Illustration by Jack Pollock

TWO WEEKS AGO, Mayor Tom Potter and Commissioner Sam Adams quietly convened a meeting with top-level city staff.

On the agenda: Reviving the effort to name a street for civil rights and labor leader César E. Chávez—a project that took several contentious turns last year, after members of Portland's Latino community initiated the project.

The original proposal—to rename Interstate Avenue for Chávez—drew neighborhood protests, racist comments (and accusations of racism) from all corners of the city, and ended with an ill-conceived last-ditch effort to swap the rename to 4th Avenue (through Chinatown). Ultimately, the city council squashed the whole project, sending it back to the César E. Chávez Boulevard committee. The council suggested the committee bring forth another proposal later—following the process laid out in the city code. Committee members like Marta Guembes responded by standing up in city council chambers and turning their backs on the council.

Six months later, it appears all sides have cooled off, and the committee and the city may be working together to honor Chávez in some way. "It's a collaborative effort right now," says Maria Lisa Johnson, director of the city's new Office of Human Relations. Guembes agrees: "You have to start a new conversation. So it's a different year, and a new conversation."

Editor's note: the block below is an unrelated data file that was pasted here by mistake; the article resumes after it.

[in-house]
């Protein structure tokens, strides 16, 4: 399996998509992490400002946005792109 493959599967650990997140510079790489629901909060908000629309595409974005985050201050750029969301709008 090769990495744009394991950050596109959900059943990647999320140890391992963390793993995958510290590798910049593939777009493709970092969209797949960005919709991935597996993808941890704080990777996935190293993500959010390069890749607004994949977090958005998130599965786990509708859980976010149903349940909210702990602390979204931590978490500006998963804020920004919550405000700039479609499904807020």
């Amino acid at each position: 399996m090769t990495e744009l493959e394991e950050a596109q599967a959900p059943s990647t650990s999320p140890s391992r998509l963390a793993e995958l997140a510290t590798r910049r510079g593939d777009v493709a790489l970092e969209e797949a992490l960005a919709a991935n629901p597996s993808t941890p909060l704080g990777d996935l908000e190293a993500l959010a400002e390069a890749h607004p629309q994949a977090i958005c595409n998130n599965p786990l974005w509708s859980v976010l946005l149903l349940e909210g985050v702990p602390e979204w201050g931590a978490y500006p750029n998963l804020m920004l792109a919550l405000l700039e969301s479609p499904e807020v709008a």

On June 12 in the mayor's office, commissioners' chiefs of staff, Johnson, and policy advisors from Adams' and Potter's offices met up with folks from the committee to have that new conversation, about "how we might be able to do this before Potter leaves office" in December, according to one staffer who attended the meeting.

"The interest of everyone in the room was to provide the best opportunity for the committee to go forward," explains Adams' Senior Policy Analyst Shoshanah Oppenheim. "The sense was, the code"—which outlines a process of signature gathering and vetting by the Portland Planning Commission and a panel of historians, among other things—"provides a tool to get to the end."

It's unclear which street the committee may set its sights on—or how many they may propose as rename candidates. According to Oppenheim, the code "doesn't specify what's in a [rename] application," indicating that the committee may be "putting an application forward with as many as three or more streets" and would gather signatures toward the entire effort.

According to Commissioner Nick Fish, it's possible the panel of historians would ultimately choose the street best suited to a rename, and send it to the city council for approval. Meanwhile, the city just reformatted the archaic rename application, which until now has only been available in hard-copy format from the Portland Department of Transportation (PDOT). It's now available via email, but PDOT's Kurt Krueger says the committee hasn't requested one yet.

Guembes says the committee is meeting regularly to decide what they'd like to do, before meeting with the city again. "We're looking through the code, and will be following what we need to follow." Guembes says she and others involved in the original effort "learned from it," and she's optimistic about this renewed effort. "I think it's going to be good."

Johnson, who was involved in the original committee's efforts, said it's too early to say what role the city's new Office of Human Relations will have in the process. "The group is currently in conversation with city folks. Yes, we will play a role, and that will be determined in the next few weeks," she says.